An API (application programming interface) is an interface; A set of methods that you use to interact with an object or set of objects to do something. Example: OpenGL, for 3D graphics.
A framework is a step forward; It is not just a set of APIs, but a way of thinking and solving problems. Example: SFML, for media. It provides graphics, but also input handling and other auxiliary APIs.
A game engine is more specialized than a frame; It is a framework specifically designed to make games, and generally only games of some kind. In general, it includes many creation tools, such as model editors or importers, etc. Example: Unreal Engine. It allows you to make shooters in 3D. While you can use SFML to make a 3D shooting game, you can also use it to make a video player. With Unreal Engine you shoot in 3D.
An IDE is not related to all this. It means integrated development environment, and is a step ahead of a plain text editor. It produces source code files that are text files, but in general it has some kind of integration with the compiler, it offers wizards to automate parts of the code's writing, and so on. Example: Visual Studio, Eclipse.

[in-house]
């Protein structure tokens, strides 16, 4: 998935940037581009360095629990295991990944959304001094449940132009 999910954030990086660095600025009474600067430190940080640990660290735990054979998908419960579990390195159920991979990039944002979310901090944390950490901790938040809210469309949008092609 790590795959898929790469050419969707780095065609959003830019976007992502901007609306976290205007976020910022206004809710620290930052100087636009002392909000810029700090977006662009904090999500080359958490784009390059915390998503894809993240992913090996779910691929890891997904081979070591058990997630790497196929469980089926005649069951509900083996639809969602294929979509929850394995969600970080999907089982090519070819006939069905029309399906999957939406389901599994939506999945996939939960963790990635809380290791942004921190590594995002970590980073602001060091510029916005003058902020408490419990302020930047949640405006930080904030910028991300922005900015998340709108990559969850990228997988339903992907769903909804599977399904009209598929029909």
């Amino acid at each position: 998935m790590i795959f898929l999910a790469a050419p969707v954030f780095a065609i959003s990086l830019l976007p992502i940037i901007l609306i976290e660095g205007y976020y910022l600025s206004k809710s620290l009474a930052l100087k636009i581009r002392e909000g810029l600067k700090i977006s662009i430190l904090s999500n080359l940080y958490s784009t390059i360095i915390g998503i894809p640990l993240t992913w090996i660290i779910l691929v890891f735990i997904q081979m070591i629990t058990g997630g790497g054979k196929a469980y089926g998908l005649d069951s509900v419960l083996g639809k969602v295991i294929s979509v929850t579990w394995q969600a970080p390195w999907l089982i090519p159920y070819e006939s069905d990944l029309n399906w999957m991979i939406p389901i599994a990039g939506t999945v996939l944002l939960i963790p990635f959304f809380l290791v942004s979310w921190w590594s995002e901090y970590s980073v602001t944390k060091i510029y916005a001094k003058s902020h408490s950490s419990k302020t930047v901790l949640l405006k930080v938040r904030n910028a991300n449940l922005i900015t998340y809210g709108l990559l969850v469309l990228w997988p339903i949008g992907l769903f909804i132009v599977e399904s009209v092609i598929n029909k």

About "coding your game", unless you have experience, it would start with a Game Engine. You can write code to customize how it works and what it does, but it will save you a lot of work for "your first game". Later, you may want to try writing your own game engine, maybe build on a Framework. And if you really like it, you can create your own Framework based on API at the system level (OpenGL, Direct3D). It can be incredibly rewarding and a great learning experience. FWIW, I had enough experience as a programmer when I started my Game Engine, but I built it on SDL; Later, I replaced the SDL layer with my own Framework.